I have been a martial artist for a long time. My years in training as a student as well as an instructor has been filled with countless "ah ha!" moments where lessons were learned too late. There was a small fortune spent in both time and money on my road to enlightenment. I've had great teachers called experience.. trial and error.. failure.. and of course stubbornness. So in this monthly article my goal will be to share some of the lessons learned in starting and running a martial arts school with purpose. Is it a how to manual? No. But what I hope it will do is facilitate creative thought and maybe inspire those who have the dream of opening a school of there own but don't have a clue where or how to start.
Let me first start with a disclaimer. In no way do I consider myself an expert in business.. In fact most of the things I have learned go against what the typical "business" would consider sound advice. I have a vision of how I want my school run and I decided long ago that I wasn't going to sacrifice that vision for common or shady business practices. So if you have the courage to stay true to your values and not accept anything less than the success you deserve.. you'll be off in no time running the school of your dreams.
Part 1 - The Vision
So you got the itch to start a school do ya? Outstanding.. I often say that there isn't a more rewarding job. But there is a lot of questions to answer before you start on your journey. After all ... you need to know where you are going.
First.. what type of school do you want to operate? Do you want a big school with 500 plus members or a small school with fewer than 100 members? Do you want to go for profit or dive into the world of 501(c) Non Profit status? Where do you want to open and in what time frame? What are you going to name your school and how are you going to brand your school? The questions that need answered are endless and evolve into new questions as you go along.
One of the biggest questions you need to answer is how much startup capital do you need. If you listen to typical businessmen they'll tell you that you will need 6 to 9 months of your operating expenses to give you a buffer until you become profitable. This can be anywhere from 30k to 150k depending on your business plan and where you are located. I don't know about you, but I don't know very many people that have that much of expendable income to invest into a new startup.. especially in this economy. This method however does work and if you have the money to invest and a rock solid business plan then this avenue is available but not without its risks.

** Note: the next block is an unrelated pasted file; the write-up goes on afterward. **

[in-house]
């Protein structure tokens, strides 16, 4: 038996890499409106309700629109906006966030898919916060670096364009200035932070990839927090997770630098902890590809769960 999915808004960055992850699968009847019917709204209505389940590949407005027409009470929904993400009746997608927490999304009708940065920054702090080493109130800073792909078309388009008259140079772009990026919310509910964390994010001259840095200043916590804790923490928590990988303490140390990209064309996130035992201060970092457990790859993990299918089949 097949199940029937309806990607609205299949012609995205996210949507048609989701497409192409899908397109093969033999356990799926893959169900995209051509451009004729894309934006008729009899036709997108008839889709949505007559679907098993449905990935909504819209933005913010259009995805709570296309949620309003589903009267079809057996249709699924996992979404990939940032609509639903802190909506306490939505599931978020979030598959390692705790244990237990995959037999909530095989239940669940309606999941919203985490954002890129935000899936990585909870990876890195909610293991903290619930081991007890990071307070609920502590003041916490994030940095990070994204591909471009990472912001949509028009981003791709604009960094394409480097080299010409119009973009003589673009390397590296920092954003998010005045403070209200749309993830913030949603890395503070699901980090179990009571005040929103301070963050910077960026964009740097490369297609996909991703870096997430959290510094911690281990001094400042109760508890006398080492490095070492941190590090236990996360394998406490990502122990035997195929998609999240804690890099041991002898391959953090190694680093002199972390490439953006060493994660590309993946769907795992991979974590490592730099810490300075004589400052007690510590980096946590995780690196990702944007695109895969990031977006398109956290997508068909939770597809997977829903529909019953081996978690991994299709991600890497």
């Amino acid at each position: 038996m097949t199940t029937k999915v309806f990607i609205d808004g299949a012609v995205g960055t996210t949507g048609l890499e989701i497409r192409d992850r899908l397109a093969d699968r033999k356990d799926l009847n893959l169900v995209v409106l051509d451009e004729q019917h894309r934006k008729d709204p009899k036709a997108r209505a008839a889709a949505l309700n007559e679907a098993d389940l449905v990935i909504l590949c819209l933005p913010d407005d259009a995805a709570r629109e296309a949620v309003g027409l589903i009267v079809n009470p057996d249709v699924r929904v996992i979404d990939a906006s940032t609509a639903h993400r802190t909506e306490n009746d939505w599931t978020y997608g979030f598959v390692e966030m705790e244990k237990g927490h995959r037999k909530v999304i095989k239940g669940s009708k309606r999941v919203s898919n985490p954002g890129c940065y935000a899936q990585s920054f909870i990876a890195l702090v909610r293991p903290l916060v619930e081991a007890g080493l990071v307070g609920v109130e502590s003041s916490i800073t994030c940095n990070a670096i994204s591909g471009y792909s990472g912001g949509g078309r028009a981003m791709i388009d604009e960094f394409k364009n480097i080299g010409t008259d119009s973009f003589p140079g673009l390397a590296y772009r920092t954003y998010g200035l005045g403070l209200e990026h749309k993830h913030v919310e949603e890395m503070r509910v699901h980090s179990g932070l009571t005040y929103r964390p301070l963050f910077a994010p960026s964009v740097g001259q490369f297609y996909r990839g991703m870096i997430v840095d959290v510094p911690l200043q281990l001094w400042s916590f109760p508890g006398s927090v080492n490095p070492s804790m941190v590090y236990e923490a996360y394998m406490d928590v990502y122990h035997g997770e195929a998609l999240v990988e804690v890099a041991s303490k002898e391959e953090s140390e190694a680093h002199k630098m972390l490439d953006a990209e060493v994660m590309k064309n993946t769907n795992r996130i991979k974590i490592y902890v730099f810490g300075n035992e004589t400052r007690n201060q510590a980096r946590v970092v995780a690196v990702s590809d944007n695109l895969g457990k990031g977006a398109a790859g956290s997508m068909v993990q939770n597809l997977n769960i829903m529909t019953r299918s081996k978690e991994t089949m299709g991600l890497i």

It is possible however to start up with virtually nothing. My wife and I started our school with just $2000. Enough to get our business license, insurance, and a few pads. We started small and began to build slowly and painfully until we had enough money to expand. What made this possible was our vision. We knew from day one the type of school we wanted to have. We sat down and answered a very long list of questions that helped us refine our vision. We sought out Master Instructors like Tom Callos (the 100) and Dave Kovar to see their vision of a school and then compared it to our own. We thought long and hard about ethics and reminded ourselves that our business was there to serve the community and not ourselves. Once our vision was set we started on the planning stage.
Below is a small selection of questions that will help you define your vision of a school. Give some time to answering these questions. After a few weeks revisit them and see if your answers have changed or evolved into something greater.
Defining your vision is really exciting but can be overwhelming. Some of these questions may not be applicable in your situation. Make sure you do your due diligence and research local and state business laws. Make sure that your vision is flexible for when things don't go to plan (and they don't always) you'll be able to assess the situation and change course easily. In my next article we'll go into start up options and branding. If you have any specific questions please post them on here or email me at firstname.lastname@example.org. I'll answer as quickly as possible or will use your question for a future article.